HOUSECLEANING: If you were the president, maybe what you could do now is (1) fire a few fumbling advisers, (2) minimize talking on the springing of Smith on a Friday night, (3) go into serious soul-searching, and (3) tell the people the thought process that led to that unfortunate stealthy transfer of Smith to American soil.

Of course President Arroyo can, as usual, just tough it out.

With no rallying figure and an alternative platform of government, the political opposition is simply not capable of toppling GMA. Malacanang knows that the best handling of the opposition is to ignore it.

But the problem is not the opposition. The bug is in Civil Society that might shake off the fake euphoria of the Yule season just past — and decide to do some honest-to-goodness housecleaning with the onset of a new year.

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SINKING WITH GMA: The people might be more understanding and cooperative if told of the formidable forces napping at the presidency and the difficulty of making decisions at her level involving an ovebearing superpower.

But even confiding with the people, and finally gathering them into one’s embrace, will not work as long as the President holds back, or is perceived to be holding back.

As long as a critical mass of people believes or suspects that the President is not telling them the whole truth, or that she keeps her cards too close to her chest to protect personal or family interests, any entreaty, any attempt to level with the people, will be spurned.

Is Gloria Arroyo ready to do something like that? I doubt it.

So the problem of her continuing to sink as she wiggles in the political quicksand will continue? Yes, most likely.

The big problem here is that all of us may just sink with her.

* * *

GMA OWNS IT: About the President’s having to stop talking for a while or at least to choose her words very carefully, note that she has started to explain her decision to transfer Smith. She said it was to preserve amiable RP-US relations.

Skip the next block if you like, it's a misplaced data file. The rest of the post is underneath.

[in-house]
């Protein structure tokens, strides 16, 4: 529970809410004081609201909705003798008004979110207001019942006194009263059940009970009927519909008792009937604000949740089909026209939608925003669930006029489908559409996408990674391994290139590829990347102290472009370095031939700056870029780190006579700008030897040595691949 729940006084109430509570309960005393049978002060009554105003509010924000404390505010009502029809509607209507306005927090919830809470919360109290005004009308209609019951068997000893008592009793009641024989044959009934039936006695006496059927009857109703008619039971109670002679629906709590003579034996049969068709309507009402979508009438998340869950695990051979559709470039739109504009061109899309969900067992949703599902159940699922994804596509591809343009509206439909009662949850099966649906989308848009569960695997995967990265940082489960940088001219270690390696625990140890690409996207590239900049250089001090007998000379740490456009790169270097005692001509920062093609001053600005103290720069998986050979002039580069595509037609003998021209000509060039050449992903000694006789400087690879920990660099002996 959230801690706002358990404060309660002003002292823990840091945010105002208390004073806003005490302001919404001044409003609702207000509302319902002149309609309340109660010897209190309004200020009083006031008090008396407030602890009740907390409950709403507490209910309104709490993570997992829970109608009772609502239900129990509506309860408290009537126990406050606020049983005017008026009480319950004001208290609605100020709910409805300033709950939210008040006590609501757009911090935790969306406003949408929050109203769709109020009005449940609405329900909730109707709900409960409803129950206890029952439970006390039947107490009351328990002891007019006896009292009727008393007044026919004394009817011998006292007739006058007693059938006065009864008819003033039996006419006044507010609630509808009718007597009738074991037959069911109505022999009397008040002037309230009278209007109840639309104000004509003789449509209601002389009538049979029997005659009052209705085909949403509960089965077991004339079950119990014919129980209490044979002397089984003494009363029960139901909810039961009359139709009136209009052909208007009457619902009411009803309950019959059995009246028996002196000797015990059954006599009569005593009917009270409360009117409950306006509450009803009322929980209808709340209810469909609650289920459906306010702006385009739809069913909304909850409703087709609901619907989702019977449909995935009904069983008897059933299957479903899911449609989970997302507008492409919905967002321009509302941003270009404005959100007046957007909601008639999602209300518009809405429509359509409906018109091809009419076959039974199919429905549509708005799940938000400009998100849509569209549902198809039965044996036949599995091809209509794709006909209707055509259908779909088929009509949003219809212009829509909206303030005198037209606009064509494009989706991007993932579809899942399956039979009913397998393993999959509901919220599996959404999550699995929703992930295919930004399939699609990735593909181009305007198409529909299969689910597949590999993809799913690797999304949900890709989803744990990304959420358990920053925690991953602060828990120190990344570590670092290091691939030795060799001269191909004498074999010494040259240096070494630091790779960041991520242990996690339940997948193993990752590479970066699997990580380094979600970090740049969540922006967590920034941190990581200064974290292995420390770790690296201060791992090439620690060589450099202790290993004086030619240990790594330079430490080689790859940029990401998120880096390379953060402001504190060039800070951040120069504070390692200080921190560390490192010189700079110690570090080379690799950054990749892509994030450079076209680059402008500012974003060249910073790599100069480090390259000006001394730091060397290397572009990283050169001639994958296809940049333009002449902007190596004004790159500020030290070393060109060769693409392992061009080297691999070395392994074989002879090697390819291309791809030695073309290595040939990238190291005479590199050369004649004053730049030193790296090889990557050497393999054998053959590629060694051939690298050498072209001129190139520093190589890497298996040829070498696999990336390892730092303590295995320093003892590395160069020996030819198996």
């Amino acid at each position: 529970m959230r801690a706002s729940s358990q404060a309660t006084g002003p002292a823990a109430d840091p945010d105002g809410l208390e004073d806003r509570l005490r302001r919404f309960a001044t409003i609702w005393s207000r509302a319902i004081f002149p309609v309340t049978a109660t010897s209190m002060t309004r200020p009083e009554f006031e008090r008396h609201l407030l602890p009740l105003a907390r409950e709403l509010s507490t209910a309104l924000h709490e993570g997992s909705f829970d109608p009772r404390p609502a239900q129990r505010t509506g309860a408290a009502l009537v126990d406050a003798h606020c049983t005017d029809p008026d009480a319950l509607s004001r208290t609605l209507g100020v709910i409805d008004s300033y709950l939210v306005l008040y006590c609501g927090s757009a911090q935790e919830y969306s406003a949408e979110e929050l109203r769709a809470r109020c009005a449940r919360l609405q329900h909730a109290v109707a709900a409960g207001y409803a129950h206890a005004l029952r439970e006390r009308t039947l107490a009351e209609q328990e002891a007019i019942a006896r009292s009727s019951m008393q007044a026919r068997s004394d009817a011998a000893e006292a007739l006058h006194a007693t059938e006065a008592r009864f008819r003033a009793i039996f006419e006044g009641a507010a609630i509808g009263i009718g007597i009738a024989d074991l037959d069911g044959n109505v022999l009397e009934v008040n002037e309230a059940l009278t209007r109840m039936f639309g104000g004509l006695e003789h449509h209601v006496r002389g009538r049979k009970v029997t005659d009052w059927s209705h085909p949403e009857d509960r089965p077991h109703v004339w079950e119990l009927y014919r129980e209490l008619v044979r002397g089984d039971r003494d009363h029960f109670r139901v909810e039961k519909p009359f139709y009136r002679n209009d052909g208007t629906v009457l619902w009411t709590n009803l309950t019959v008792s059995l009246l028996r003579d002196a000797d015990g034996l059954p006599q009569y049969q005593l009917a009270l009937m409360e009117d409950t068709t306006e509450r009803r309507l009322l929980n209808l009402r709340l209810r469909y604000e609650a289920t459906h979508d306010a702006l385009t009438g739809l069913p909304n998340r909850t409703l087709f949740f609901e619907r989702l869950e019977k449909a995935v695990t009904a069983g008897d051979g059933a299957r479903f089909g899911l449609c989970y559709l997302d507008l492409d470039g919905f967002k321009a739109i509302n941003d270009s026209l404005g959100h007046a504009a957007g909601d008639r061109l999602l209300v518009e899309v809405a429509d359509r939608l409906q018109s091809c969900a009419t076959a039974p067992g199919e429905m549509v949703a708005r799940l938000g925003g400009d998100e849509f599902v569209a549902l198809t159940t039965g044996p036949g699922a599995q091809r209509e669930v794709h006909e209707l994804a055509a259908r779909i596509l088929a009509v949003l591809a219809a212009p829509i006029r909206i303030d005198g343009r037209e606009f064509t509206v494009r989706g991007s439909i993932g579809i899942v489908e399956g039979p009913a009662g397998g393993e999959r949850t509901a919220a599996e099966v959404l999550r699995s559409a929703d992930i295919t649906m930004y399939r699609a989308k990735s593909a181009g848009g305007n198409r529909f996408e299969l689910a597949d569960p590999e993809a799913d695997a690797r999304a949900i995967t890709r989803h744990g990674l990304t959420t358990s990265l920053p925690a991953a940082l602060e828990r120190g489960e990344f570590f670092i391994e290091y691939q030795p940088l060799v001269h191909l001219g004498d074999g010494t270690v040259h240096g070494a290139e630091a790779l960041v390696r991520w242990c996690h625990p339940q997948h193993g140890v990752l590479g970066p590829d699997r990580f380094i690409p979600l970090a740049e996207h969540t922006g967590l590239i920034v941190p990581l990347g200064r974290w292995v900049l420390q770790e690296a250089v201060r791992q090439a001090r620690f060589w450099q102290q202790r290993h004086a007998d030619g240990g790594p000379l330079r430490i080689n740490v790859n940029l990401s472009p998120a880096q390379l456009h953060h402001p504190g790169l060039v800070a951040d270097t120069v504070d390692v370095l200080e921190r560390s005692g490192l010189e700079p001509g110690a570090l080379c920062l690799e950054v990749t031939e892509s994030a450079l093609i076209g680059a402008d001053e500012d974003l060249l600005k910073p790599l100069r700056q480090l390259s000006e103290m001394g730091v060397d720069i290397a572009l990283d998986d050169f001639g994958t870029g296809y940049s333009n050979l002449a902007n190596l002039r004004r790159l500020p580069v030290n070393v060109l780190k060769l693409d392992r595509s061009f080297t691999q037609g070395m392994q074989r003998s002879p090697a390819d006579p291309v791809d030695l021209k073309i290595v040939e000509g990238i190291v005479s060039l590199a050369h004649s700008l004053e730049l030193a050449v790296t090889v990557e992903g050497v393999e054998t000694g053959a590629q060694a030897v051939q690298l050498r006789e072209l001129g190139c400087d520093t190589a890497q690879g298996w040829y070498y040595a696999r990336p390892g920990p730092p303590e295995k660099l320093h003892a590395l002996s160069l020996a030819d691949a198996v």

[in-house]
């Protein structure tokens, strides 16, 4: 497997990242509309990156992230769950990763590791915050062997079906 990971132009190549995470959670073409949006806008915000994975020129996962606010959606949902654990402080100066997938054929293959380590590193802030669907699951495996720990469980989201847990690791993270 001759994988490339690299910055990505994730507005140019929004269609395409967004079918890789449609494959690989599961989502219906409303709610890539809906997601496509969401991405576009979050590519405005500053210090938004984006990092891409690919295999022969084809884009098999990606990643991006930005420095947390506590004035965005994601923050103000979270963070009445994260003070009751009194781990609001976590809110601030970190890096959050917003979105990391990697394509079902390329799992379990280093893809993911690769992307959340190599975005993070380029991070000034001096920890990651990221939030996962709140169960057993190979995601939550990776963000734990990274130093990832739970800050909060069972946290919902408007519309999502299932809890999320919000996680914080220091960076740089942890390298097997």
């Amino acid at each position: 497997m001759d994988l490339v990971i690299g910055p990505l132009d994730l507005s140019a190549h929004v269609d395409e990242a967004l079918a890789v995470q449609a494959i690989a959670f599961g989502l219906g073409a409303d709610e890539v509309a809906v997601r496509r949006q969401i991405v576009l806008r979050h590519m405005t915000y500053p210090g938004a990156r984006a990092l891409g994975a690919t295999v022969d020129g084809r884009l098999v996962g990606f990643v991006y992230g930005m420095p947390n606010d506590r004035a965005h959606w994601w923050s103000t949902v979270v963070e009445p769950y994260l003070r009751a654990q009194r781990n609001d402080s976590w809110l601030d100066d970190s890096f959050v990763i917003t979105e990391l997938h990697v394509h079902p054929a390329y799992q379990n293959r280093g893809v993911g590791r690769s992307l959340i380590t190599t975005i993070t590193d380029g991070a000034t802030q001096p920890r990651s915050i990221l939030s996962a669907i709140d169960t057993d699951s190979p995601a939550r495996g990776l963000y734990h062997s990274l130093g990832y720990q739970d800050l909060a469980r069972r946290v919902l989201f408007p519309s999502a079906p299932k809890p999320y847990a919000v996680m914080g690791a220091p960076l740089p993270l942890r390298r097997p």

But just before that, clumsy DILG officials who thought they were doing her a favor by springing Smith were saying that it was all their idea and that the President had nothing to do with it.

It is all right for the President herself to finally face the public and explain. Nobody believes her subalterns anyway.

Who would believe that a sub-Cabinet official would engage in such a sensitive operation involving a foreign country without a clearance from, or the instructions of, the President?

Let the President explain. If she has good reasons for transferring Smith, the people would understand. The people hate it when they know somebody is lying to them.

* * *

PALACE MEDDLING: Just a quick reference to the email of some characters let loose to heckle those who disagree with the transfer of Smith to the US embassy without a court order:

Reacting to my Postscript last Tuesday, one reader pretending to come from the ranks of the poor (although he has the facilities of the Internet and email) harped on the Visiting Forces Agreement provision that an erring servicemen will stay in the custody of the US government until all judicial proceedings are completed.

That was not the point in my last Postscript. I am done with that issue. But regardless of how that question of custody will eventually be resolved, my point is that Malacanang meddled in a purely court process when it plucked the convict without a by-your-leave.

That was contempt. That was an insult to a co-equal branch of government. A high official such as the President sworn to uphold the law is not supposed to do that.

* * *

CREATURE COMFORT: Another reader said I was blind not to have seen the real reason why Smith had to be removed from a local jail, which is unlike those in Japan where erring American soldiers are locked up in Japanese cells per agreement.

He said: “ Philippine jail and prison facilities are a disgrace where all the precepts of human rights and human dignity are violated on a daily basis. Japanese jails and prisons are not. Face it, pigs and cows live better than prisoners in Philippine prisons.”

Is it all right then for Smith to have been kept in Makati if we build him a cell with the comfort and amenities he is used to as an American?

Is sovereign custody the issue, or is it just the safety and comfort of the detainee?

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(First published in the Philippine STAR of January 4, 2007)